Tuesday, August 5, 2008

The prisoner's dilemma in Rififi

"I liked you. I really liked you, Macoroni. But you know the rules." -- Tony le St├ęphanois

Rififi includes the classic gangster movie scene where one guy has rats out his friend, and the boss of the gang finds him in a helpless situation. The squealer tries to plead his case, but the hoodlum mercilessly kills him anyways. In this case, the boss delivers a classic line before doing so.

Who would sign up for a job with rules like these? These rules seem counter-productive, since more people on your side will end up dead. But game theory predicts otherwise.

The situation is that you are held captive by a rival gang, and they want to know where one of your friends is hiding out. Here's the trade-off without "the rules": if you rat out your friend's location, you'll end up with a moral hangover but a better chance of getting off. With "the rules", if you rat out your friend's location, you'll less likely be killed by your enemies, but you will be killed by your friends.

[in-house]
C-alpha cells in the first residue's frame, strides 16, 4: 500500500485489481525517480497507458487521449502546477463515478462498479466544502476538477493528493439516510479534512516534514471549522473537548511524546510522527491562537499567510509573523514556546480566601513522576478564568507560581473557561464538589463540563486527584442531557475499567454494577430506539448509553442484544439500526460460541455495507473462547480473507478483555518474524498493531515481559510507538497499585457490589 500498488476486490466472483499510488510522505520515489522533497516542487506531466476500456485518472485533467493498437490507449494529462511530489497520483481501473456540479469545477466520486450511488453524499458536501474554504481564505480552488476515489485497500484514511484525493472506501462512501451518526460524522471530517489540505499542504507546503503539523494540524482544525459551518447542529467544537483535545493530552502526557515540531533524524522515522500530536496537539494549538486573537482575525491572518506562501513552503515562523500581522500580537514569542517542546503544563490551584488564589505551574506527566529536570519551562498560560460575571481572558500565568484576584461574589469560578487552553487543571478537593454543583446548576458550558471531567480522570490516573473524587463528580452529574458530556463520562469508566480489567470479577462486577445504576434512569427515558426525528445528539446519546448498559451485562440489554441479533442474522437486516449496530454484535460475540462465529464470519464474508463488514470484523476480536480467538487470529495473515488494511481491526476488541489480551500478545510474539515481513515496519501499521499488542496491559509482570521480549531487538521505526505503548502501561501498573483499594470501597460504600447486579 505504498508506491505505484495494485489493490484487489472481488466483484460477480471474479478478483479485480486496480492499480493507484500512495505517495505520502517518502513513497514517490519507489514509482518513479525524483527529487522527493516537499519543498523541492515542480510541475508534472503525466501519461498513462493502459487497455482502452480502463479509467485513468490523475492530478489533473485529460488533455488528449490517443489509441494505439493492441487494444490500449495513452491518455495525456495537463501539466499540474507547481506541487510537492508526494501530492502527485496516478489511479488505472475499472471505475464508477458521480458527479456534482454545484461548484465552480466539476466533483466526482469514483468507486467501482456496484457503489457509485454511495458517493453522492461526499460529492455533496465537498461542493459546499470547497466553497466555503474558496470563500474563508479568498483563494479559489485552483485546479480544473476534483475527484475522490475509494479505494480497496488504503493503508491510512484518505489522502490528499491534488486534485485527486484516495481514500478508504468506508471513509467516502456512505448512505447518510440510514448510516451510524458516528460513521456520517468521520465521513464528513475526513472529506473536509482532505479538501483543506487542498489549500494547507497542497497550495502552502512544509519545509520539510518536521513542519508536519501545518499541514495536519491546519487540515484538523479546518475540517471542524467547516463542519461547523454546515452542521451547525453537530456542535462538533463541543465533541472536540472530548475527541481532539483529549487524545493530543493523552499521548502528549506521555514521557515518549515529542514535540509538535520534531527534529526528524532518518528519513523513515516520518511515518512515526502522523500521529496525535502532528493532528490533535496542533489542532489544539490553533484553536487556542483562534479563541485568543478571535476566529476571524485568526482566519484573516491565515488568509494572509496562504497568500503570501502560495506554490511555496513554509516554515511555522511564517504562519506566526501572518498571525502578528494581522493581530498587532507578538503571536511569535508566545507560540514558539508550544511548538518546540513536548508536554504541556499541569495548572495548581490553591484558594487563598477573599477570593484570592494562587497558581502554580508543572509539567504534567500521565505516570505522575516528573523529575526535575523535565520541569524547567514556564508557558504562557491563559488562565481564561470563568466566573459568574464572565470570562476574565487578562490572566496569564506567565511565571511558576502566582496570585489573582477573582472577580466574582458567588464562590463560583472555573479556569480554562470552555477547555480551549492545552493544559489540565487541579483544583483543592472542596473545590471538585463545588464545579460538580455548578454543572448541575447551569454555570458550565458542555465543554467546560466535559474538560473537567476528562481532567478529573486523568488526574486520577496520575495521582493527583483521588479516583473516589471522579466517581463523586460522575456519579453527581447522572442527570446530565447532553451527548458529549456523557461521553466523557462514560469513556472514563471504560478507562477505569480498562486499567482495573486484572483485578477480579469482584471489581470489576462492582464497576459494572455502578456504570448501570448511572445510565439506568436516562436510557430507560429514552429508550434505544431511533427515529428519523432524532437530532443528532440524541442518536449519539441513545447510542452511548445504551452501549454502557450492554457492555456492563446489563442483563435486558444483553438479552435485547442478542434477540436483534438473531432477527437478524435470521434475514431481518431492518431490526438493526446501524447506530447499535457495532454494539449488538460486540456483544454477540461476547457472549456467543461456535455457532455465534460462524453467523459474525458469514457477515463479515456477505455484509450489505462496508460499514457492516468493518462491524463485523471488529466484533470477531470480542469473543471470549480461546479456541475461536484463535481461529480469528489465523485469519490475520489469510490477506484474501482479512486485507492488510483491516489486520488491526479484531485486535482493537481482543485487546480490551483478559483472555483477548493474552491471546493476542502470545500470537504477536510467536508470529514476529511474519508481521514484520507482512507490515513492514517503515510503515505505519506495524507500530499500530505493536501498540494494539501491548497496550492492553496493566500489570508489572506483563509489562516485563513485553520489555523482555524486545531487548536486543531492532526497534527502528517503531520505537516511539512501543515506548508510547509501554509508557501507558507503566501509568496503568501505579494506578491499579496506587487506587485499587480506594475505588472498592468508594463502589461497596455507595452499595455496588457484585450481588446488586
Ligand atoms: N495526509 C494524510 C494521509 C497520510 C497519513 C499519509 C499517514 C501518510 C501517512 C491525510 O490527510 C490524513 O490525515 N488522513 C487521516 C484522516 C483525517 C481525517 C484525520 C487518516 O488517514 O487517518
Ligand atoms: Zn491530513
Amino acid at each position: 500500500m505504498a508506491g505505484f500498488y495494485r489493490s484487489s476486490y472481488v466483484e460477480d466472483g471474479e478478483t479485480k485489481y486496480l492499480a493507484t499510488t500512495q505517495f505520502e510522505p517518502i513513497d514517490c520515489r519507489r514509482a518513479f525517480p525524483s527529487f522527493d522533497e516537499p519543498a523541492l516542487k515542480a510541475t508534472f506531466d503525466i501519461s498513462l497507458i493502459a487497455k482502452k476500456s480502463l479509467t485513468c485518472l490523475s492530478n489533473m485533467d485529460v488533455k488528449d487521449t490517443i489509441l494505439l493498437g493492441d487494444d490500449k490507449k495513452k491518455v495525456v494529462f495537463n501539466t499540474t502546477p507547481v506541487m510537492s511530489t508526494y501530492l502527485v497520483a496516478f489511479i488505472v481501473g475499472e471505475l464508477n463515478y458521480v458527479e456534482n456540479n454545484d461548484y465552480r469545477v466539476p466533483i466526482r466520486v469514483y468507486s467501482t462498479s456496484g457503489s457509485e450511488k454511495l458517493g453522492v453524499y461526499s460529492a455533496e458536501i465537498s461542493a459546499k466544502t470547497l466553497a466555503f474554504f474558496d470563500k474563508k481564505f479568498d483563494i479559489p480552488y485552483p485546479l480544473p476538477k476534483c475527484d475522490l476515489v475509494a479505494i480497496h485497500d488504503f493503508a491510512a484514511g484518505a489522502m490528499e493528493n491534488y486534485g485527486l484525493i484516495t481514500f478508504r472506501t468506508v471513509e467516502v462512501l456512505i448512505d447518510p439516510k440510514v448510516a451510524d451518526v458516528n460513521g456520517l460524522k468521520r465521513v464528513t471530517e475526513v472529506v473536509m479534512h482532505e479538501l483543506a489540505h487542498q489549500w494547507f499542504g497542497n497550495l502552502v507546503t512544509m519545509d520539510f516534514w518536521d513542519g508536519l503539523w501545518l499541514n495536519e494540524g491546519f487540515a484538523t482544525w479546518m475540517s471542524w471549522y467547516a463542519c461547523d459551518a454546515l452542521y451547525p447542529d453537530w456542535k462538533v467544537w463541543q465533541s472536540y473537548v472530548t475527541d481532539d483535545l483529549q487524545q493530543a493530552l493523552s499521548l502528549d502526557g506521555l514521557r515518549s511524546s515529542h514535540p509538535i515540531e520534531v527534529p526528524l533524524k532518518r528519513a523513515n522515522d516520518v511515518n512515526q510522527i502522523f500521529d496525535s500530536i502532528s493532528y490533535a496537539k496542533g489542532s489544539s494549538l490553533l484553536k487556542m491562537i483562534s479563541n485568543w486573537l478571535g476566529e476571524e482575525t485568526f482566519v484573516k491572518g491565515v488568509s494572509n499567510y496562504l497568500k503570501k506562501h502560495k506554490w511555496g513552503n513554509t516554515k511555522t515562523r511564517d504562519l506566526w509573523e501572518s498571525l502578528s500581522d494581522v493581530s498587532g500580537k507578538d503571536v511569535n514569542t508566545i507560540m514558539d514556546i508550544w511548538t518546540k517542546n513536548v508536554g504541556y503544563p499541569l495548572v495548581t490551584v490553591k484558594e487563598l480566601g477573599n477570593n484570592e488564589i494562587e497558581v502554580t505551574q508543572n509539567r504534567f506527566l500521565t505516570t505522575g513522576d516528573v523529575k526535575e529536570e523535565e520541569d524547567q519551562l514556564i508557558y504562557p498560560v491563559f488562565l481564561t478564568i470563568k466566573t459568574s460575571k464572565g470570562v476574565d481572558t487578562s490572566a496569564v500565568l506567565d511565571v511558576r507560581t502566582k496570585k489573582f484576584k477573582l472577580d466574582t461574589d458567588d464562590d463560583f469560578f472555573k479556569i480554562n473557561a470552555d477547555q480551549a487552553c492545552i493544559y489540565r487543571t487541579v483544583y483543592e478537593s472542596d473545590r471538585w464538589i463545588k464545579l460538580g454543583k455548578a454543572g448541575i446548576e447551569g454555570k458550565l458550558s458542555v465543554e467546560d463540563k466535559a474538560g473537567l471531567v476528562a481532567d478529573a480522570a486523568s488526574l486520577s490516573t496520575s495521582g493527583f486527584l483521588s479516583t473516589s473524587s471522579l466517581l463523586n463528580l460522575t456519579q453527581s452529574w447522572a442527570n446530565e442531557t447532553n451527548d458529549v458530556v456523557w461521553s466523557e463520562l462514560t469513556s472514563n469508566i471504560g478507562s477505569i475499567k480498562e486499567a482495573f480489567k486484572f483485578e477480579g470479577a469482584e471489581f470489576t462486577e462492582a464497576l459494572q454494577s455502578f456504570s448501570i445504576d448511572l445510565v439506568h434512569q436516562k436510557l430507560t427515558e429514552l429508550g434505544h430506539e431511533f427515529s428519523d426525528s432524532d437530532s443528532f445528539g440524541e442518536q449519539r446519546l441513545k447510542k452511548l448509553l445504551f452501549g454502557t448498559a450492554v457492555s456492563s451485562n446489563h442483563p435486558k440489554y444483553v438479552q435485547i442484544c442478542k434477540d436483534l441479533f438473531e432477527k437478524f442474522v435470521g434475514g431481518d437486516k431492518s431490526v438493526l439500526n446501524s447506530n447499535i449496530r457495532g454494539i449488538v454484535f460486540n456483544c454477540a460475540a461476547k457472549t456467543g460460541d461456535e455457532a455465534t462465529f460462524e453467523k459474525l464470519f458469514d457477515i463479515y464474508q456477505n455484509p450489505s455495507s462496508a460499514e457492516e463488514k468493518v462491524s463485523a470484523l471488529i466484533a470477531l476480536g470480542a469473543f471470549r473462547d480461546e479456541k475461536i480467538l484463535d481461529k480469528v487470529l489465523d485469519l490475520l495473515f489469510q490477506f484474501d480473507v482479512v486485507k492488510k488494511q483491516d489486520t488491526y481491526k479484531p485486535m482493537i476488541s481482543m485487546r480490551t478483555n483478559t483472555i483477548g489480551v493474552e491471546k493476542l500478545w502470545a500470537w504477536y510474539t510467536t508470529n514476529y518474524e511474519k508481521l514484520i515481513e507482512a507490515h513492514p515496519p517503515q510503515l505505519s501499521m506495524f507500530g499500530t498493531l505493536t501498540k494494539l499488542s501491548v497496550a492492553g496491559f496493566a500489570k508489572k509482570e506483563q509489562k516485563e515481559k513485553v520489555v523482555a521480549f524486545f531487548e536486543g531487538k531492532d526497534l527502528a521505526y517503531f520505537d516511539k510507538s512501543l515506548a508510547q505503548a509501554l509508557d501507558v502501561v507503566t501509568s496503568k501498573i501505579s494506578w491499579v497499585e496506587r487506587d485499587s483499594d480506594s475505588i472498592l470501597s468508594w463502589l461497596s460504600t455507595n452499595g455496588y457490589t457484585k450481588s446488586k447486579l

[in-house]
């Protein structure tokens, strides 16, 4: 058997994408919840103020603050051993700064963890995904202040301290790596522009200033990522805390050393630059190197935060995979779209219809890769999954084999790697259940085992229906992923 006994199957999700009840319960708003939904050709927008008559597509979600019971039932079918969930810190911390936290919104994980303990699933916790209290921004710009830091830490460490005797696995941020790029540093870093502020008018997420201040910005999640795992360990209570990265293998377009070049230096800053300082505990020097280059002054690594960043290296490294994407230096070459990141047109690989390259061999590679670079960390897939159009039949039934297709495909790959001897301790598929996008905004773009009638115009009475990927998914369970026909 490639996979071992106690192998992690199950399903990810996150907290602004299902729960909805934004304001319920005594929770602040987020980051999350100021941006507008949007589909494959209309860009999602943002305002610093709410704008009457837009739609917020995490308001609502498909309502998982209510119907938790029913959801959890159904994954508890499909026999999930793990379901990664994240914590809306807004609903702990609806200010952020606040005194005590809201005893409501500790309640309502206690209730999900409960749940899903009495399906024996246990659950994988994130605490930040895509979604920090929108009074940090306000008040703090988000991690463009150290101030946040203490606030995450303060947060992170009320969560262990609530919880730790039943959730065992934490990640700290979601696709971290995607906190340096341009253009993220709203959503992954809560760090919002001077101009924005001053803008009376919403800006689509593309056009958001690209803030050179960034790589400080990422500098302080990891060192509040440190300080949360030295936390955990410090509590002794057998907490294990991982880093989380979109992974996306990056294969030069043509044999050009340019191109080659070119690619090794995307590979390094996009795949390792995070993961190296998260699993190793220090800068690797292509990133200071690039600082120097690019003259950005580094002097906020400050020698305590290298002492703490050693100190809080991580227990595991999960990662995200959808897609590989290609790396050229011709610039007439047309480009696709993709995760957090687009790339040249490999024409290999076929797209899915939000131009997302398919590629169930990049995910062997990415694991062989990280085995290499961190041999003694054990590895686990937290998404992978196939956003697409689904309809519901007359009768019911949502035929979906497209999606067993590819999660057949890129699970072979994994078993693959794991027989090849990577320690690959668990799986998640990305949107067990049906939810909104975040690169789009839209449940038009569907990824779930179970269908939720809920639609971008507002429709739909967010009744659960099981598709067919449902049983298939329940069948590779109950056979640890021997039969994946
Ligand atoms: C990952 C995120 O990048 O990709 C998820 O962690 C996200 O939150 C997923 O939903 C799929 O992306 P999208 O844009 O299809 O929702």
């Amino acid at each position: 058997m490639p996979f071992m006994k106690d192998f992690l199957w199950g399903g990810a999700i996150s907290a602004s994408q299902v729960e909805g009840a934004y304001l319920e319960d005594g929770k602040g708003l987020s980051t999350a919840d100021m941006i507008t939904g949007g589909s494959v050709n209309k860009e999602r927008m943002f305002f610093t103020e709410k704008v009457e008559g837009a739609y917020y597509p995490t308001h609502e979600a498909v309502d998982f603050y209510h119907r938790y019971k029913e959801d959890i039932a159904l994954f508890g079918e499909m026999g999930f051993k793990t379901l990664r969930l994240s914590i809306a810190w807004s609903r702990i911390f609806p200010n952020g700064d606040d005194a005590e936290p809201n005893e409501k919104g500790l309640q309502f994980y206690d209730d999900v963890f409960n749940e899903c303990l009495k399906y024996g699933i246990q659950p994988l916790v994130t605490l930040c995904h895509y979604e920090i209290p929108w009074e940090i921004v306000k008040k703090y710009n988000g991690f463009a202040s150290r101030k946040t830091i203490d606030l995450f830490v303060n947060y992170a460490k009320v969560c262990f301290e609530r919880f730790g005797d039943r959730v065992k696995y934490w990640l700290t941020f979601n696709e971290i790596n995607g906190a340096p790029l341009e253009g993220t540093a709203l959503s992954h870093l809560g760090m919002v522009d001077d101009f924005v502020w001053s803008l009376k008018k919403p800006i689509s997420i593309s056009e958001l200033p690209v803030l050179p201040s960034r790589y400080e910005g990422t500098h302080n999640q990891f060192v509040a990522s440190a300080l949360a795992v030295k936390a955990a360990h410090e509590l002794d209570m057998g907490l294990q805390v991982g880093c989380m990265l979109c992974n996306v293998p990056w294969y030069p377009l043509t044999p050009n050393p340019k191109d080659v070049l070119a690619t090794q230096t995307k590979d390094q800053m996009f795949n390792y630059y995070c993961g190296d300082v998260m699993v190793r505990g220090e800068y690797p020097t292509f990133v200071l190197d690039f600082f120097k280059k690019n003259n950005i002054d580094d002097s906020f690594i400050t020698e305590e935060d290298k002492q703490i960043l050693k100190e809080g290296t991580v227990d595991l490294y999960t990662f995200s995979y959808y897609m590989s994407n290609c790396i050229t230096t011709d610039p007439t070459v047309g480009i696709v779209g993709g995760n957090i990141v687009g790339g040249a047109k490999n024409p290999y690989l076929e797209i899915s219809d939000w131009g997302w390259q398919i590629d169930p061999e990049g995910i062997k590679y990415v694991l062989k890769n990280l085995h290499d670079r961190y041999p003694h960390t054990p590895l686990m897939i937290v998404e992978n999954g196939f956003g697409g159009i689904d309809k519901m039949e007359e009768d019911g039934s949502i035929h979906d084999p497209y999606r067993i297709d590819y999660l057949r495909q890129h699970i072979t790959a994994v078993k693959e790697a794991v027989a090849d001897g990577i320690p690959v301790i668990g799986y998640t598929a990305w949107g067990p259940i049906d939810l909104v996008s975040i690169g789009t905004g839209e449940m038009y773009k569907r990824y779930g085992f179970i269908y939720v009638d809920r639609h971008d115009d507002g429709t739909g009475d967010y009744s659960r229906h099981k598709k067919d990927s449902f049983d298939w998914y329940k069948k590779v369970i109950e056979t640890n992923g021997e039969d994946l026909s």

If "the rules" are enforced 100% of the time, it will no longer be in your best interest to squeal. This equilibrium is better for your gang overall, since your rivals only can take one of your gang members hostage.

That's why enforcing the rules 100% of the time is so crucial for any gang lord, and that's why a ruthless, cold-blooded killer is so valued in that job market. Of course, once you bring torture into play, these basic rules dissolve, and things get even crazier. The take-home message is that if you don't grasp basic game theory, you will not be enjoying gangster movies as much as you should be.